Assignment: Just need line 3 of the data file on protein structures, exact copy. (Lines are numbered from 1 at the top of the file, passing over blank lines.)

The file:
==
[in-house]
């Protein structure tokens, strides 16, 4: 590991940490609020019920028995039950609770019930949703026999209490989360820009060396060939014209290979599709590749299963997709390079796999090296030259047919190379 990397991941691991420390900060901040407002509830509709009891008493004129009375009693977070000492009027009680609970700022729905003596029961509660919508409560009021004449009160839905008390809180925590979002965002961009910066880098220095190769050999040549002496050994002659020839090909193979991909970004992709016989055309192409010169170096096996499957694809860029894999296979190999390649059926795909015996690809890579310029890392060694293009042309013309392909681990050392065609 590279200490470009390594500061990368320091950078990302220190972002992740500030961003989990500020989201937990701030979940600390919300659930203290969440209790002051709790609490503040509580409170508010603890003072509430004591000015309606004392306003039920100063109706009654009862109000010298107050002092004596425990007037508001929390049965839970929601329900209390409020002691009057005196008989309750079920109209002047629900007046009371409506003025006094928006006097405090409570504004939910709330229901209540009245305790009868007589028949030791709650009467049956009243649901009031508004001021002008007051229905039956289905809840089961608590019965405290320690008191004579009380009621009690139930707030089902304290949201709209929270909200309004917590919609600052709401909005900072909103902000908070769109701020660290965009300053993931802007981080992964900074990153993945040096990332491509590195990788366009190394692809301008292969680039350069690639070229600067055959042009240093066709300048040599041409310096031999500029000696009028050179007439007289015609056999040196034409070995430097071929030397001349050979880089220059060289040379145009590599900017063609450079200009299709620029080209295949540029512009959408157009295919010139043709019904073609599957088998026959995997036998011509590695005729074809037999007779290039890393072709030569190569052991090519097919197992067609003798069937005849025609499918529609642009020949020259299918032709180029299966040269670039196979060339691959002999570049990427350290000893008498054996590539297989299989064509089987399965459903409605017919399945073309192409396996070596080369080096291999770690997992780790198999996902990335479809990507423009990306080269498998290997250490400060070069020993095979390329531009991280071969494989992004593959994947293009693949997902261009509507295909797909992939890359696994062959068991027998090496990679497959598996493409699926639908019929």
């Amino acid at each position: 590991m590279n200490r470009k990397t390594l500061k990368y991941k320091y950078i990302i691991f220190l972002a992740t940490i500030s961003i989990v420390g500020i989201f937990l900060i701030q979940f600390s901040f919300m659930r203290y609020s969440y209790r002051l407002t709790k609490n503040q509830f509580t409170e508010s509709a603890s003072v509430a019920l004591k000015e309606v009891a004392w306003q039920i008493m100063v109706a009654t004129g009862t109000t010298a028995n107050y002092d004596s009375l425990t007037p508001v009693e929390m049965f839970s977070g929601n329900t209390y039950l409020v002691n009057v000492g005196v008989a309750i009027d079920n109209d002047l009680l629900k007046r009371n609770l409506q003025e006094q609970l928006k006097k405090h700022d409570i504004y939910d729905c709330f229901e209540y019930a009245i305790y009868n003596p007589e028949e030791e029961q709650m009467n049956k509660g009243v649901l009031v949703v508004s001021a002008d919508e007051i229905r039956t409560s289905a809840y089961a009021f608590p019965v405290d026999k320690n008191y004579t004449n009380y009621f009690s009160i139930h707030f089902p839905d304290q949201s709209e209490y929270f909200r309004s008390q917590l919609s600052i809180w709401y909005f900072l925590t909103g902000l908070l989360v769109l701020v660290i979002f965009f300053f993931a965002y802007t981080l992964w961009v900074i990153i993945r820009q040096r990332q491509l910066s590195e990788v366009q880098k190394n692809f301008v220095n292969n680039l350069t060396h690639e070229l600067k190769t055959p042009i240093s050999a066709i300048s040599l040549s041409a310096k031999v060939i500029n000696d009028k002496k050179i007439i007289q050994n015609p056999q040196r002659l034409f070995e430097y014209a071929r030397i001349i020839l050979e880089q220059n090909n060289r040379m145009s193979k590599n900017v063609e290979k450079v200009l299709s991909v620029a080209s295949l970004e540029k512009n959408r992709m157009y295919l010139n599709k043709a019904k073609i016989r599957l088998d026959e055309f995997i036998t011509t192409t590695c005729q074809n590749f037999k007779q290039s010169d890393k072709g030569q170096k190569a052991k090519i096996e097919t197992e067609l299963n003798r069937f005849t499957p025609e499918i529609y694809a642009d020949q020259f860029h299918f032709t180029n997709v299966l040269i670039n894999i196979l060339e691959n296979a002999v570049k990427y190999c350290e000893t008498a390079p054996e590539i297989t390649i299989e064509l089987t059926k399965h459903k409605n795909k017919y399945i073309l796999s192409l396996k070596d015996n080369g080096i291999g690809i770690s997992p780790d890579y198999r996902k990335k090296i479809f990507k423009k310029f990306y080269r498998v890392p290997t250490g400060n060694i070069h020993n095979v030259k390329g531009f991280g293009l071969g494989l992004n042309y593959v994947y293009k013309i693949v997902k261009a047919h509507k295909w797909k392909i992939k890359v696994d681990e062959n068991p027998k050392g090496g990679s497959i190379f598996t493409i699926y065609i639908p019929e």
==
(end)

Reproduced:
């Amino acid at each position: 590991m590279n200490r470009k990397t390594l500061k990368y991941k320091y950078i990302i691991f220190l972002a992740t940490i500030s961003i989990v420390g500020i989201f937990l900060i701030q979940f600390s901040f919300m659930r203290y609020s969440y209790r002051l407002t709790k609490n503040q509830f509580t409170e508010s509709a603890s003072v509430a019920l004591k000015e309606v009891a004392w306003q039920i008493m100063v109706a009654t004129g009862t109000t010298a028995n107050y002092d004596s009375l425990t007037p508001v009693e929390m049965f839970s977070g929601n329900t209390y039950l409020v002691n009057v000492g005196v008989a309750i009027d079920n109209d002047l009680l629900k007046r009371n609770l409506q003025e006094q609970l928006k006097k405090h700022d409570i504004y939910d729905c709330f229901e209540y019930a009245i305790y009868n003596p007589e028949e030791e029961q709650m009467n049956k509660g009243v649901l009031v949703v508004s001021a002008d919508e007051i229905r039956t409560s289905a809840y089961a009021f608590p019965v405290d026999k320690n008191y004579t004449n009380y009621f009690s009160i139930h707030f089902p839905d304290q949201s709209e209490y929270f909200r309004s008390q917590l919609s600052i809180w709401y909005f900072l925590t909103g902000l908070l989360v769109l701020v660290i979002f965009f300053f993931a965002y802007t981080l992964w961009v900074i990153i993945r820009q040096r990332q491509l910066s590195e990788v366009q880098k190394n692809f301008v220095n292969n680039l350069t060396h690639e070229l600067k190769t055959p042009i240093s050999a066709i300048s040599l040549s041409a310096k031999v060939i500029n000696d009028k002496k050179i007439i007289q050994n015609p056999q040196r002659l034409f070995e430097y014209a071929r030397i001349i020839l050979e880089q220059n090909n060289r040379m145009s193979k590599n900017v063609e290979k450079v200009l299709s991909v620029a080209s295949l970004e540029k512009n959408r992709m157009y295919l010139n599709k043709a019904k073609i016989r599957l088998d026959e055309f995997i036998t011509t192409t590695c005729q074809n590749f037999k007779q290039s010169d890393k072709g030569q170096k190569a052991k090519i096996e097919t197992e067609l299963n003798r069937f005849t499957p025609e499918i529609y694809a642009d020949q020259f860029h299918f032709t180029n997709v299966l040269i670039n894999i196979l060339e691959n296979a002999v570049k990427y190999c350290e000893t008498a390079p054996e590539i297989t390649i299989e064509l089987t059926k399965h459903k409605n795909k017919y399945i073309l796999s192409l396996k070596d015996n080369g080096i291999g690809i770690s997992p780790d890579y198999r996902k990335k090296i479809f990507k423009k310029f990306y080269r498998v890392p290997t250490g400060n060694i070069h020993n095979v030259k390329g531009f991280g293009l071969g494989l992004n042309y593959v994947y293009k013309i693949v997902k261009a047919h509507k295909w797909k392909i992939k890359v696994d681990e062959n068991p027998k050392g090496g990679s497959i190379f598996t493409i699926y065609i639908p019929e």